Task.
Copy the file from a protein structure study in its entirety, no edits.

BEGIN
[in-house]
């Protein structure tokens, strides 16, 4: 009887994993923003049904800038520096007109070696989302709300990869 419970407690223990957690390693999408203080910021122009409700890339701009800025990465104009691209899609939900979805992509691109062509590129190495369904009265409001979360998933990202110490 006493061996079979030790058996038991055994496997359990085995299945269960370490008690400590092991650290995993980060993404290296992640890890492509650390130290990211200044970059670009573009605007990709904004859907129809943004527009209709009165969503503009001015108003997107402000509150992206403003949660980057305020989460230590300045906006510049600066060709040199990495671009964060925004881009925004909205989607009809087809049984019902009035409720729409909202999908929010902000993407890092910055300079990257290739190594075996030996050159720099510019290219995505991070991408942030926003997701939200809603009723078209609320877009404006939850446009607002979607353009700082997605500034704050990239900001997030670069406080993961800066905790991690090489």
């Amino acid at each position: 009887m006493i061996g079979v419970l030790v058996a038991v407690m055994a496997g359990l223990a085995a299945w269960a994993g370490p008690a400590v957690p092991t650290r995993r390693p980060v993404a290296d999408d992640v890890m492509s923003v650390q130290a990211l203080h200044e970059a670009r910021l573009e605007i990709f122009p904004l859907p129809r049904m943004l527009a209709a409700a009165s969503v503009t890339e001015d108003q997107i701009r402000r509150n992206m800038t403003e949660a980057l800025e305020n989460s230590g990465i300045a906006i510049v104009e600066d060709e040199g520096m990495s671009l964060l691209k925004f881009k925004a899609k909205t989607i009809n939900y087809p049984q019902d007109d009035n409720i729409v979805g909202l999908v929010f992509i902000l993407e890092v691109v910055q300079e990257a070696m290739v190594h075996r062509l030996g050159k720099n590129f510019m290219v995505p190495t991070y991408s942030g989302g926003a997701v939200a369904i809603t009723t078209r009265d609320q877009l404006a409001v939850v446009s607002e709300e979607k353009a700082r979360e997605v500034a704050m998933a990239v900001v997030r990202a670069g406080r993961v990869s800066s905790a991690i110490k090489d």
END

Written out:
[in-house]
């Protein structure tokens, strides 16, 4: 009887994993923003049904800038520096007109070696989302709300990869 419970407690223990957690390693999408203080910021122009409700890339701009800025990465104009691209899609939900979805992509691109062509590129190495369904009265409001979360998933990202110490 006493061996079979030790058996038991055994496997359990085995299945269960370490008690400590092991650290995993980060993404290296992640890890492509650390130290990211200044970059670009573009605007990709904004859907129809943004527009209709009165969503503009001015108003997107402000509150992206403003949660980057305020989460230590300045906006510049600066060709040199990495671009964060925004881009925004909205989607009809087809049984019902009035409720729409909202999908929010902000993407890092910055300079990257290739190594075996030996050159720099510019290219995505991070991408942030926003997701939200809603009723078209609320877009404006939850446009607002979607353009700082997605500034704050990239900001997030670069406080993961800066905790991690090489």
């Amino acid at each position: 009887m006493i061996g079979v419970l030790v058996a038991v407690m055994a496997g359990l223990a085995a299945w269960a994993g370490p008690a400590v957690p092991t650290r995993r390693p980060v993404a290296d999408d992640v890890m492509s923003v650390q130290a990211l203080h200044e970059a670009r910021l573009e605007i990709f122009p904004l859907p129809r049904m943004l527009a209709a409700a009165s969503v503009t890339e001015d108003q997107i701009r402000r509150n992206m800038t403003e949660a980057l800025e305020n989460s230590g990465i300045a906006i510049v104009e600066d060709e040199g520096m990495s671009l964060l691209k925004f881009k925004a899609k909205t989607i009809n939900y087809p049984q019902d007109d009035n409720i729409v979805g909202l999908v929010f992509i902000l993407e890092v691109v910055q300079e990257a070696m290739v190594h075996r062509l030996g050159k720099n590129f510019m290219v995505p190495t991070y991408s942030g989302g926003a997701v939200a369904i809603t009723t078209r009265d609320q877009l404006a409001v939850v446009s607002e709300e979607k353009a700082r979360e997605v500034a704050m998933a990239v900001v997030r990202a670069g406080r993961v990869s800066s905790a991690i110490k090489d």